(Nick Galifianakis for The Washington Post)
  Enlarge Photo    
By Carolyn Hax
Sunday, February 3, 2008

Dear Carolyn:

I'm recently engaged.

Most of what I've heard so far from family and friends is what I should do, what they want out of me and requests to explain why I'm not interested in doing X or Y like other brides -- and I'm feeling as if my preferences don't matter.

I've never done anything like this before. I've never even been a bridesmaid. I already have a hard time putting myself first in my various relationships. I don't want to be rude or a Bridezilla, but so far my attempts at getting people to respect my wishes aren't working.

City of Wedding Hell, Population Me

You're letting me plan your wedding? It must be "my day"!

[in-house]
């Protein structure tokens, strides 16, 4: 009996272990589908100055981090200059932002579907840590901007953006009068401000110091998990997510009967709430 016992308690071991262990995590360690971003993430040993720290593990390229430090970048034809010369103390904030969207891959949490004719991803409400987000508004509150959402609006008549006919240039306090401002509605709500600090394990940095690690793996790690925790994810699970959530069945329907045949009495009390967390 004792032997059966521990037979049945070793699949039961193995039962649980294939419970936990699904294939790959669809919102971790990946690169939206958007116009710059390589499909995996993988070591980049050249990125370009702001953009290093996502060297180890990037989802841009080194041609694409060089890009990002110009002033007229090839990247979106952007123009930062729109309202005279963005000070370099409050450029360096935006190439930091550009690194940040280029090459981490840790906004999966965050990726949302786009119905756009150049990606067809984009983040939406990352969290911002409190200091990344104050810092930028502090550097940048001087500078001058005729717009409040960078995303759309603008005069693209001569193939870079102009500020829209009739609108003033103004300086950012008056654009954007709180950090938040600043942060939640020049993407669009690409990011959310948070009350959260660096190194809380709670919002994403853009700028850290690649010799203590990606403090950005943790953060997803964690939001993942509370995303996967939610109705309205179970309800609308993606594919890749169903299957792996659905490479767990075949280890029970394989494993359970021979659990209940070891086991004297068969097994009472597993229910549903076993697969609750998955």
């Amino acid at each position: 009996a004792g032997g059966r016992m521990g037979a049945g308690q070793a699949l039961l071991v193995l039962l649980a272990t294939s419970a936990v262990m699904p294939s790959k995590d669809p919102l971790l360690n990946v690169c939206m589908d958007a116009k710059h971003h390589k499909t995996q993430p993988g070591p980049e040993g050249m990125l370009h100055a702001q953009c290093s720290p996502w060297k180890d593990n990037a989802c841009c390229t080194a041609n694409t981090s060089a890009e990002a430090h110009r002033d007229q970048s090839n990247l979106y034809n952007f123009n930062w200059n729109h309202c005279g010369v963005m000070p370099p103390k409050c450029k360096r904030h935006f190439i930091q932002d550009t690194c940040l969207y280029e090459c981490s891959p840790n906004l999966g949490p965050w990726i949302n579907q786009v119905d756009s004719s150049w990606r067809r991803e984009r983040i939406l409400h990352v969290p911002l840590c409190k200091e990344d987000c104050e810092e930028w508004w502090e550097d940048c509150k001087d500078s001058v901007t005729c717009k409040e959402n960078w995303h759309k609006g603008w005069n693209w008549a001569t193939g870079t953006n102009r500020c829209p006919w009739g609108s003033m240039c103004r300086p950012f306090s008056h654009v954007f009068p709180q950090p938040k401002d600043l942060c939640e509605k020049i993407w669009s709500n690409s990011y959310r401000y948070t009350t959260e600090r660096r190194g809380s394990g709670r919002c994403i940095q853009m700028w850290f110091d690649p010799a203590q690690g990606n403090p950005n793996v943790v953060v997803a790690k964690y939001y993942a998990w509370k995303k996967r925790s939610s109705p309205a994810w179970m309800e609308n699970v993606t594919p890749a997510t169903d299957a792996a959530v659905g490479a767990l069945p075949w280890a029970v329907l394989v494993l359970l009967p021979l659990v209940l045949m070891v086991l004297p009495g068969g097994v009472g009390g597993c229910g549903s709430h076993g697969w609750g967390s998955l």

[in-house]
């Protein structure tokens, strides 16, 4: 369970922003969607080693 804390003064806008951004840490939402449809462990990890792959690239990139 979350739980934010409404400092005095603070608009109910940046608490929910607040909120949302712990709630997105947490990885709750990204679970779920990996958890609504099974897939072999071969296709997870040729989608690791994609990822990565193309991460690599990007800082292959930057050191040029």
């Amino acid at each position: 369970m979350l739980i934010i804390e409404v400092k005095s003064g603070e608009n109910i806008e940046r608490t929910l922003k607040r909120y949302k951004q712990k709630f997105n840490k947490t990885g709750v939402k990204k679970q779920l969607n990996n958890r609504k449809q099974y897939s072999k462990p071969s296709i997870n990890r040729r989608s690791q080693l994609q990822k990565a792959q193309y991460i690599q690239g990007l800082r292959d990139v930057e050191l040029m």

You need:

* A budget. If the total comes from but doesn't drain your savings, you're beholden to none but each other.

* A location. Choose without apology if you like it, can afford it and can make it accessible to those who matter (in descending order of importance: the couple; the people whose presence is important enough to affect the date and location; everyone else).

* An officiant, representing your beliefs as a couple -- not your beliefs as a dutiful child, your beliefs in appearances or your beliefs in location, location, location.

* Finally, you need enough refreshments and seating to make your guests comfortable; invitations; a head count that reflects both your budget and vision; music to keep things festive; and a dress that doesn't scream "fairy-dust poisoning."

Unless that's your preference. This whole blueprint is about marriage, on the couple's terms. Assuming your terms aren't "vanity" and "waste," the only people you'll really offend are those who want things done their way, not yours -- i.e., the ones you can't please anyway.

CONTINUED     1        >

© 2008 The Washington Post Company